She puts her finger to the corner of her mouth and pretends to think for a minute. "Hmm. That's debatable. "

  Sliding my arms around her waist, I kiss her gently on the tip of her nose, before moving down to her full lips. Her mouth parts and I kiss her hungrily, my cock stirring as soon as my tongue enters her.

  I have to pull back and look at her for a minute. I can hardly believe my luck, being with Kate. When I saw her three years ago, standing there in the gallery surrounded by all of the sketches of me, I knew that was it. It was meant to be. That sounds corny as hell, but there you are.

  I’m a changed man, and it’s all Kate’s doing.

  I didn’t believe in happily ever afters. Lord knows that Ella has never been a great model for that. She’s back to dating rock stars, which is no big surprise. Her boyfriend Viper just moved in; the place in Malibu is back to being painted black again. This time, it's covered in animal prints and silver skull decor.

  With my track record, I’m more surprised than anyone that I ended up here with Kate, the girl I used to love to hate. Three years ago, I was done playing games with her. We were both done playing games with each others’ hearts. Now, we save the games for the bedroom. I mean, in three years, I haven’t even set fire to her clothing at all.

  Kate slaps me playfully on the chest. “What?” she asks. “Do I have something in my teeth? You’re staring at me and it’s freaking me out. ”

  “I’m just thinking that I’m happy,” I say. I really am. The eighteen-year-old Caulter would never have imagined being able to say that; I don’t even think I could have fathomed what it meant to be happy. Now, I’m bursting at the seams with it.

  That whole cup runneth over thing? That’s me. And in my work life too. It turns out that I have some intuitive business sense. I'm using my trust fund to invest in small business, start-up companies that are doing meaningful things in the world. And that makes me feel good.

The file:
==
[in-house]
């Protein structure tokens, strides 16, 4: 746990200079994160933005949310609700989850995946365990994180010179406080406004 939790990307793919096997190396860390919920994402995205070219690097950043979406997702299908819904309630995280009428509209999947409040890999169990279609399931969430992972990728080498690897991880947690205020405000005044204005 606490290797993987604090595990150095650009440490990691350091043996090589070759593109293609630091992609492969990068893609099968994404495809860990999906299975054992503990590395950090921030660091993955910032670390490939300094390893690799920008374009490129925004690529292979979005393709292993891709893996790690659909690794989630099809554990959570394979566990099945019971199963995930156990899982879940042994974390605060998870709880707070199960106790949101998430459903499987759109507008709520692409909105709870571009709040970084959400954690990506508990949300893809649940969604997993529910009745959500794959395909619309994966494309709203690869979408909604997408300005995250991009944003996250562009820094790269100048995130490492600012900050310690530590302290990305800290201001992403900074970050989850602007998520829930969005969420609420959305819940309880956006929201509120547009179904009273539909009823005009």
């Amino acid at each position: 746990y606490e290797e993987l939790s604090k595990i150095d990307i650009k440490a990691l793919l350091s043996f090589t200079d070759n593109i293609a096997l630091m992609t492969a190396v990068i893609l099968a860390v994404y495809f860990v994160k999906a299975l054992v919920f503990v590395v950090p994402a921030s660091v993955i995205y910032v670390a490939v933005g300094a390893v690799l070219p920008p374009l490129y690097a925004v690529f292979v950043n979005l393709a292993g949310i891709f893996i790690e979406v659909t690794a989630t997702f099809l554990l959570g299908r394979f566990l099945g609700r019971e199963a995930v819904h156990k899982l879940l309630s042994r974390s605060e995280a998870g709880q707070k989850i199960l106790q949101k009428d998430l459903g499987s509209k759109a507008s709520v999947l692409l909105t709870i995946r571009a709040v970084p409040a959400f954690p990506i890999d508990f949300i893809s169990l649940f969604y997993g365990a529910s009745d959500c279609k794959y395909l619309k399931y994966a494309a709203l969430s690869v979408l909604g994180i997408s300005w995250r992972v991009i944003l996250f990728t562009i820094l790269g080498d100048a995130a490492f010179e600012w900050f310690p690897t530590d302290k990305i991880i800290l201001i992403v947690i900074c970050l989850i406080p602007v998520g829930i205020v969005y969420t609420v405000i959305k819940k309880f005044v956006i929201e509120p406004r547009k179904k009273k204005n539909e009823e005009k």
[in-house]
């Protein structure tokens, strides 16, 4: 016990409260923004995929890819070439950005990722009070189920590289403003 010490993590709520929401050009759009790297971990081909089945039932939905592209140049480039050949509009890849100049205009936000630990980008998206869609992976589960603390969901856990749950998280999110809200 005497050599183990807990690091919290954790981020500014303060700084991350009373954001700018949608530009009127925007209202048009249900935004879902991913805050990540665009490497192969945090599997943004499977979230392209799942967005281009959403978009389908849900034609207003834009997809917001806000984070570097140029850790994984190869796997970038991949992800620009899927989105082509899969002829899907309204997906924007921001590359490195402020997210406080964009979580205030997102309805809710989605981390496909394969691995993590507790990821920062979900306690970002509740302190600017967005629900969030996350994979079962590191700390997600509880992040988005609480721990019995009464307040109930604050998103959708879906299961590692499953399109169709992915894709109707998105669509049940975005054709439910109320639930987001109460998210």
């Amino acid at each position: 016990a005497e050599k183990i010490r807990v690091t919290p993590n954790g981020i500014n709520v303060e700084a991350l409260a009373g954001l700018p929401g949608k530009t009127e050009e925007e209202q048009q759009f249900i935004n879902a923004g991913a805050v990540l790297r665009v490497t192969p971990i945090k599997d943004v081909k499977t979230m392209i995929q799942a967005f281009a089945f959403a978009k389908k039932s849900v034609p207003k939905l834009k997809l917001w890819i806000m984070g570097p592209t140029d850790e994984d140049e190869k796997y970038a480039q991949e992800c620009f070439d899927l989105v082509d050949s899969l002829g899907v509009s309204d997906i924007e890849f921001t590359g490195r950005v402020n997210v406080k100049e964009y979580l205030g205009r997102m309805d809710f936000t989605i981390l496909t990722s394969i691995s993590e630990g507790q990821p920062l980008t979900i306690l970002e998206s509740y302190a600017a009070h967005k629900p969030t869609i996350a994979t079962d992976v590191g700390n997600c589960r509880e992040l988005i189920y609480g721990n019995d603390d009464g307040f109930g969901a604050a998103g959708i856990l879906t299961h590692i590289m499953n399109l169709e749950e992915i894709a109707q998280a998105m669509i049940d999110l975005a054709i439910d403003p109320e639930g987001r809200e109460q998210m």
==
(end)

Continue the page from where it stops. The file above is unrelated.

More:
“Oh yeah?” Kate asks, smiling. She slides her hands over my chest, smoothing out the fabric of my t-shirt. “What are you so happy about? Is it our trip to. . . the Caribbean?”

  I laugh. “Nice try. You’ll know soon enough,” I tell her.

  “How exactly do you think you’re going to get me through the airport without me knowing where we’re going?” she asks.

  I raise my eyebrows. “Private plane,” I say. The plane is Ella’s doing. She might not be the most traditional -- or stable -- mother ever, but she knows how to come through in a pinch. And that does count for something.

  “Ella gave you her plane?” she asks. Her hands run down my arms, and I pull her closer to me, inhaling deeply, my nose at the side of her neck. I love her smell; it’s like being home.

  “She didn’t give it to me permanently,” I say. “But this is a special, special occasion. ”

  Kate laughs. “I didn’t win a Nobel Prize,” she says. “I just graduated from college. ”

  I kiss down the side of her neck, and she squirms, letting out a soft moan. I don’t tell her that this trip is not about her college graduation. “It is a big deal,” I say. “I didn’t go to college. ”

  “You could if you still want to,” she says.

  I’m actually thinking about it. But not right now. Right now, I want to be with Kate. I want to start a life with her.

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  “Mhmm,” I murmur, pulling at the edges of her shirt.

  “Is that plane going to wait?” she asks softly. But she arches her back, pushing against my hand as I cup her breasts under her shirt. Her nipple hardens, and she lets out a moan. I don’t think I’ll ever get tired of hearing that moan.

  “We have a few minutes,” I say, as I lift her shirt over her head to expose her still-perfect breasts. Unbuttoning her pants and sliding her jeans down, I take a second to look at her.

  “What?” she asks, swatting me. “You’re staring again. ”

  “I was just taking you in,” I tell her. “You’re breathtaking. ”

  “Okay, seriously,” she says. “Private plane, trip to somewhere exotic, and now you’re calling me breathtaking? Are you about to drop some really bad news on me?”